SOFORO is an organic substance created by yeast, an organism invisible to the human eye. It’s 100% made from biomass and is produced at a normal temperature and pressure, so we don’t have to burn anything to create heat. Furthermore, after use, it is safe for various organisms in the environment. It immediately decomposes into carbon dioxide and water, with carbon dioxide being converted into the next biomass. In other words, it is a natural material that is not only highly functional but also recyclable. You could say its manufacturing method is in harmony with nature.
In terms of function, it has a "non-foaming" characteristic, which is extremely rare among detergents and its washability is sufficiently high, making it suitable for machine washing, such as washing machines and dishwashers.
Our line of Happy Elephant products, as displayed by the SOFORO mark, are made with this bio-surfactant that ensures the biodegradability of the detergent after its use.
At our Bio-Chemical Laboratory, we have study group meetings once every two weeks to learn about research papers to follow academic trends for a long time. We study various topics, mainly related to hand hygiene and detergent with the concept of natural ingredients.
One day around 2000, someone suggested that we study biosurfactants at one of the study sessions. I was well aware of the difficulty of their practical application because I researched it at university, but I vaguely sensed the potential. I researched a lot of papers, thinking about how to commercialize it, and wrote a proposal.
Competitors may research biosurfactants, but they wouldn't seriously consider their implementation. The reason was simple: it was not economically rational. Especially in detergents, which are particularly inexpensive among many other chemical products, with thousands of surfactants already available. So why should you try to come up with a new surfactant when you already know it’s more costly? I think this is one of the true values of Saraya's principle of “clear stream management” that allows this kind of “odd research themes”. Thanks to that value, the biosurfactant research project began.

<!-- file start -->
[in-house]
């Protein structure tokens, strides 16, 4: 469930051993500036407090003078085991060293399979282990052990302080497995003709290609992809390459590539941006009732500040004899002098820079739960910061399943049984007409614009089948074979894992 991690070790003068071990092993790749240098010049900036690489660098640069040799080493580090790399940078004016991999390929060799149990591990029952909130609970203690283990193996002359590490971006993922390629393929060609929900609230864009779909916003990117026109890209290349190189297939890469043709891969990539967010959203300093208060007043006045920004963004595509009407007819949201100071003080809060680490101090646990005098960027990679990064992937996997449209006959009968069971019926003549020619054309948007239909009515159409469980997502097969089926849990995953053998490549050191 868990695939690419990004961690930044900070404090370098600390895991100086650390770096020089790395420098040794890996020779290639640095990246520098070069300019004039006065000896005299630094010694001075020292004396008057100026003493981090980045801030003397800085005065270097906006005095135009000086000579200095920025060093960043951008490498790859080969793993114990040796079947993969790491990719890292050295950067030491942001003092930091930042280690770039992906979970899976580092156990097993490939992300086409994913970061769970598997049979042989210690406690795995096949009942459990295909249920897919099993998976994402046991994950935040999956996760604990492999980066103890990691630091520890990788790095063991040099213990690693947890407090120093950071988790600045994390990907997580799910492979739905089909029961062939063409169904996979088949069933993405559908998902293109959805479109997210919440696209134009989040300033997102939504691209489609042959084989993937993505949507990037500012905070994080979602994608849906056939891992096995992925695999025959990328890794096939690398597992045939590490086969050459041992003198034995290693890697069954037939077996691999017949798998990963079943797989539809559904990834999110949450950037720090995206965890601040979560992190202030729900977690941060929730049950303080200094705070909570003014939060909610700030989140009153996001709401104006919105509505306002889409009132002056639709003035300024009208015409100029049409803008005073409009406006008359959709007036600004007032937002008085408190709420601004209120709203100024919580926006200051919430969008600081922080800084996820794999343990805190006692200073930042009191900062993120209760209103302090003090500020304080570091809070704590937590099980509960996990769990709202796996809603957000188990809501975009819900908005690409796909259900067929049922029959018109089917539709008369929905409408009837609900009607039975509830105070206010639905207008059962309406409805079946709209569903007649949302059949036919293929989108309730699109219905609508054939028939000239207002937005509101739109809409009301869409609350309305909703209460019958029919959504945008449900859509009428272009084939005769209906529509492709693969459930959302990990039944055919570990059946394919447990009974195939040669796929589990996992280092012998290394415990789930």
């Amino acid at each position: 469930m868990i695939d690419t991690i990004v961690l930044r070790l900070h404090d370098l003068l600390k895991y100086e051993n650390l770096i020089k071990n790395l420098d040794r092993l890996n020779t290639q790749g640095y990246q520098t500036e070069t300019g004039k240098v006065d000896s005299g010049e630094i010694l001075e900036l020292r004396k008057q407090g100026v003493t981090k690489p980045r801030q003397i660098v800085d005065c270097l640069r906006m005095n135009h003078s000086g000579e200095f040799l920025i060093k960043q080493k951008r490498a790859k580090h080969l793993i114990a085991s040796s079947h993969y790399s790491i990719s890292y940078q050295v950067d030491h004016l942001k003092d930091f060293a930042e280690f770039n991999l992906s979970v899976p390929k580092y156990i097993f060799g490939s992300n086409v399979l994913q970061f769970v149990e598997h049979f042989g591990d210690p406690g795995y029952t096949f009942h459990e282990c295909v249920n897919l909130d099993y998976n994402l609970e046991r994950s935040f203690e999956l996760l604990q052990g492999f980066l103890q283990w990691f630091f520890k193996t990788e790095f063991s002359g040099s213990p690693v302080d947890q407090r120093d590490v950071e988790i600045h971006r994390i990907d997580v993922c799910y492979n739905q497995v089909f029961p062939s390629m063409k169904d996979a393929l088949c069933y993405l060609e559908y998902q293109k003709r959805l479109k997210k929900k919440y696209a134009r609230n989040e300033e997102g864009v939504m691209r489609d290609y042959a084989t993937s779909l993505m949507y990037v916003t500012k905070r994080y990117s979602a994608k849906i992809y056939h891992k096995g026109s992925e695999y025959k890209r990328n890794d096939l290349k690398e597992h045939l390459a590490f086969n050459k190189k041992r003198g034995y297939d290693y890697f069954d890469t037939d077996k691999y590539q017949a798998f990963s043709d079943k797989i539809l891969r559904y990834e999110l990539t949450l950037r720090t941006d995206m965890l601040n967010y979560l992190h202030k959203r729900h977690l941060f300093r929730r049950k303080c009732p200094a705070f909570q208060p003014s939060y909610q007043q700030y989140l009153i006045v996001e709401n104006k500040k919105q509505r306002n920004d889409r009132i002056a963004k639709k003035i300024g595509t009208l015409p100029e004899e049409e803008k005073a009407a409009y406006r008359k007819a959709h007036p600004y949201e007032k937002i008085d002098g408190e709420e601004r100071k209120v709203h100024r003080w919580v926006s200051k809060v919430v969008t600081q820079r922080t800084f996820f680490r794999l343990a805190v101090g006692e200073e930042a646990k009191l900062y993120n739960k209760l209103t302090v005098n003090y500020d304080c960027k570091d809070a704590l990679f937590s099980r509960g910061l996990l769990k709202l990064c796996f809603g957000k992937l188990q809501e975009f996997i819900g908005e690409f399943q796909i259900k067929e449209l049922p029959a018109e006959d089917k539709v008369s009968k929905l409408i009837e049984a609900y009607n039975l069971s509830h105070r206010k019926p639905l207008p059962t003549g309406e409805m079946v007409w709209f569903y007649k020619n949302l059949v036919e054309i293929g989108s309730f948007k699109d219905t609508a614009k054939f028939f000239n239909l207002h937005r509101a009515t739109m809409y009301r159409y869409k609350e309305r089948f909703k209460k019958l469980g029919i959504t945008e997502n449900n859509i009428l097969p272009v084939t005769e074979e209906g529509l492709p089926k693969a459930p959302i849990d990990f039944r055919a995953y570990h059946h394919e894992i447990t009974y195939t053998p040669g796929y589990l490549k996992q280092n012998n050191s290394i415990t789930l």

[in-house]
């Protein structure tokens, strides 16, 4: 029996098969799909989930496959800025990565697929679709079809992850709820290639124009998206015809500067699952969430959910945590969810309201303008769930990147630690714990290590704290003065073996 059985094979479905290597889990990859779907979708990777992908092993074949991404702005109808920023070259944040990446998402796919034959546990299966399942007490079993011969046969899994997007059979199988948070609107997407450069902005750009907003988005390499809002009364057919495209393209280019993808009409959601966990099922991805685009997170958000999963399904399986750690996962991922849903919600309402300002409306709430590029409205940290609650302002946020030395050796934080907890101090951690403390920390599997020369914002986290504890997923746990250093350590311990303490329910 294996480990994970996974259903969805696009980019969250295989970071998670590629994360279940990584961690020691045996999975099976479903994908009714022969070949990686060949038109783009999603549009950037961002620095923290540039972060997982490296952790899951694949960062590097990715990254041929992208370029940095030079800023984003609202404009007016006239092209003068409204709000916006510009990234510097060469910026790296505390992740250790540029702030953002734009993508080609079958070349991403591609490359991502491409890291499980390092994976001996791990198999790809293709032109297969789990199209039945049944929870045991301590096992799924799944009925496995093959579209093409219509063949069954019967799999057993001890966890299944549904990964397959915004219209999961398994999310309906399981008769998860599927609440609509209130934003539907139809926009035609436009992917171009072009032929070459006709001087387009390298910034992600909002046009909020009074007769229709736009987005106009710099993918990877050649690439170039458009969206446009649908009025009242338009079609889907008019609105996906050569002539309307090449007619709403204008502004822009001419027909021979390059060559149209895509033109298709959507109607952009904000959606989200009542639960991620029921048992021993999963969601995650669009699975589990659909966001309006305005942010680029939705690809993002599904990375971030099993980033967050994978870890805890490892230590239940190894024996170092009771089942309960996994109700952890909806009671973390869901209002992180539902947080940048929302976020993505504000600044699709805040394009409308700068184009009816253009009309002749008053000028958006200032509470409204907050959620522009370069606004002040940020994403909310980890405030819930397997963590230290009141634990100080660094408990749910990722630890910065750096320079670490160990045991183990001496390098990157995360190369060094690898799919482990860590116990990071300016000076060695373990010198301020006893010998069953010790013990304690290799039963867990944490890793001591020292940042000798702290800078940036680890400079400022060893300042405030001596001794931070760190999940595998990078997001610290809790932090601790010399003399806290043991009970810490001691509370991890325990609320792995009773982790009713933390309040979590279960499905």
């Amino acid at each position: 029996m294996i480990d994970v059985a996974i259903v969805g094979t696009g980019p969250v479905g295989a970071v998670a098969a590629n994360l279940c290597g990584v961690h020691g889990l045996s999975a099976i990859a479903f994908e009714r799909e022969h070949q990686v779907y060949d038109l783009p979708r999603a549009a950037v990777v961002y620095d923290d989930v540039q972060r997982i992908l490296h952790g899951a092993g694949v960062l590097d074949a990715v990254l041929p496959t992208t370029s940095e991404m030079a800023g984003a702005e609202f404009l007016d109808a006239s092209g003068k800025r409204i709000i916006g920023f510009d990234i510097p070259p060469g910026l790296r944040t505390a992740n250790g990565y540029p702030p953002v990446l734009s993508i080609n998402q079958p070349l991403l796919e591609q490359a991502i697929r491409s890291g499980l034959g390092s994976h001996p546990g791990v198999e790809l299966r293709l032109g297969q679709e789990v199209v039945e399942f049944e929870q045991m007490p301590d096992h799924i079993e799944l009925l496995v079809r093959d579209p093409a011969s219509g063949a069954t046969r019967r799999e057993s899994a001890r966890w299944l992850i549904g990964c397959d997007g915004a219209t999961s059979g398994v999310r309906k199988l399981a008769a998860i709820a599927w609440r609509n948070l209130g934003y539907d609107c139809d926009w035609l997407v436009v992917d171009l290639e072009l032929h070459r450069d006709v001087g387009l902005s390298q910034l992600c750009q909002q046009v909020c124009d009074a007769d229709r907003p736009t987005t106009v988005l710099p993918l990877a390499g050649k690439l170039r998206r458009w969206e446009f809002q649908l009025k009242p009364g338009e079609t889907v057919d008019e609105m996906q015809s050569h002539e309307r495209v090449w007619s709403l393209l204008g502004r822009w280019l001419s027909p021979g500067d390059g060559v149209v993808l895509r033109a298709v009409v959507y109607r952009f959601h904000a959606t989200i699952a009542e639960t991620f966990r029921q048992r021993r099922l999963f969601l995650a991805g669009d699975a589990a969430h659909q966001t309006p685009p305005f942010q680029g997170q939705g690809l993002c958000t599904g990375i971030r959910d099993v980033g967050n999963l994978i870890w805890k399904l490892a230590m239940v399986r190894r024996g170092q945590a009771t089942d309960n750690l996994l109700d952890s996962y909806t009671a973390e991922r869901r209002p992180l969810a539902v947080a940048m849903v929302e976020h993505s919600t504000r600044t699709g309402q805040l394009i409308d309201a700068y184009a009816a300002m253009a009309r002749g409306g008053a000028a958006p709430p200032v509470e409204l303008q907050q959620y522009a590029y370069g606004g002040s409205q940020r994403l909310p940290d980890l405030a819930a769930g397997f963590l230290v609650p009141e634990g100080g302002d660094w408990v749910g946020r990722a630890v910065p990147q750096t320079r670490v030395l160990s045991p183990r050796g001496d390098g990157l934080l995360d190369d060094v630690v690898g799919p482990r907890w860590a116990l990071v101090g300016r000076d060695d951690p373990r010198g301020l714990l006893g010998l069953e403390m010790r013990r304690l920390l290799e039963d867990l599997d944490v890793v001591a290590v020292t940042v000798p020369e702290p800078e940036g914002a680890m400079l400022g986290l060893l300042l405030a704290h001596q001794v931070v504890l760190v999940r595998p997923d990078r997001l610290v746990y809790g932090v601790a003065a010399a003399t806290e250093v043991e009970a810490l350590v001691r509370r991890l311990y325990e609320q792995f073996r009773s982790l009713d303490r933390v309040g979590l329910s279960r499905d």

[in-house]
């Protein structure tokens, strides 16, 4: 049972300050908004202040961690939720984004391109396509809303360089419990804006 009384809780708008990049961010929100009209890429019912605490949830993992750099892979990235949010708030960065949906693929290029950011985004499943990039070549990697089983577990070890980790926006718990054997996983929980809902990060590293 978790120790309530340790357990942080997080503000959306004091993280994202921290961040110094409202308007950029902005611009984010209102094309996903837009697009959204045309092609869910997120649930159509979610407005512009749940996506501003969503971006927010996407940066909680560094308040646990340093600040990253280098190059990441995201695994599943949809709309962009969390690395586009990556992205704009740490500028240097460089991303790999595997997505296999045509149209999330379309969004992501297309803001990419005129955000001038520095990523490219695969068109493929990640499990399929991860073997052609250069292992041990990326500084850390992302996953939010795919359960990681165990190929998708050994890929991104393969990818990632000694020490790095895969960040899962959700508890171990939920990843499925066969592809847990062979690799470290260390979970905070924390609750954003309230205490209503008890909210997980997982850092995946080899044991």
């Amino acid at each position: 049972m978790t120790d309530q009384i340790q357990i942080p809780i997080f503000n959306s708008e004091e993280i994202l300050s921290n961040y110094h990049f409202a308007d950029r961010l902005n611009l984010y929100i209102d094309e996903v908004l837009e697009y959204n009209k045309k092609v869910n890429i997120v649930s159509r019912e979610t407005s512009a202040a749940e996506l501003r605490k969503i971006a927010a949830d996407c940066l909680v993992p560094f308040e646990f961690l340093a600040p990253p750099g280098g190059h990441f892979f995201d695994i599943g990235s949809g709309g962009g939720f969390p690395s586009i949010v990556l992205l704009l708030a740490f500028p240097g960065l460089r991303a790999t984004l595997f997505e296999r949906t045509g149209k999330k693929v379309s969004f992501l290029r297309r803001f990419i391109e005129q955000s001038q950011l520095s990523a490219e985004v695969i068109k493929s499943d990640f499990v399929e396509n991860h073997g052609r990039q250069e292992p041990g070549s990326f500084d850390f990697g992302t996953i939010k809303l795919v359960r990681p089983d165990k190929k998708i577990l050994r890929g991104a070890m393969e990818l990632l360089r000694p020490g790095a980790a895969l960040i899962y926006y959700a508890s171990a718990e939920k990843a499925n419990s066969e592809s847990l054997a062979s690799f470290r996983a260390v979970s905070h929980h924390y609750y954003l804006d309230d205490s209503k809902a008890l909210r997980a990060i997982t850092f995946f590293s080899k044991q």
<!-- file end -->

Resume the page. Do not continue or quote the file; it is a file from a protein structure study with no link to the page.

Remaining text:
By the way, this value is also represented by the Yashinomi detergent formulated by Dr. Kihara, former head of the Bio-Chemical Laboratory, which is so transparent that it’s almost like water. It represents the legacy of Saraya.
The process of SOFORO creation. Natural yeast, palm oil, and sugar are combined to create SOFORO through fermentation.
Our goal was to create a biosurfactant that was of good quality, could be produced stably, and above all, it needed to be economically viable. The research process for SOFORO was a series of trials and errors that took us about two years to find the optimal fermentation conditions, and about a year and a half to find the optimal formula, which we researched at the same time. The time limit given by the company was three years, and we barely managed to meet it!
To make SOFORO, you have to ferment it with yeast, which is a chemical process that breaks down glucose and other molecules in an anaerobic way. Imagine it as the foam part of the beer, as it looks very similar. Fermentation of sophorolipid is done in a jar fermentor. First, glucose (sugar) and oil are added to the water as nutrients for the yeast to grow. Next, the liquid containing these carbon sources is heat sterilized. Bacteria multiply faster than yeast, so you need to sterilize it by boiling and applying pressure at the same time to prevent burning. The yeast extract is then added to the heat-sterilized liquid containing the carbon sources of sugar and oil. Since there is no competition with other bacteria in the heat-sterilized carbon source, it grows rapidly, making the liquid cloudy. Sophorolipid is ready in 1.5 to 2 days.
The next step is purification. To extract only sophorolipids from the finished culture medium we apply a downstream processing method. The important points are to completely eliminate oil and sugar during the fermentation process and to control the temperature and airflow to facilitate the separation of the sophorolipids. It took us some time to find that sophorolipids sink better when the pH is in a constant acidic range.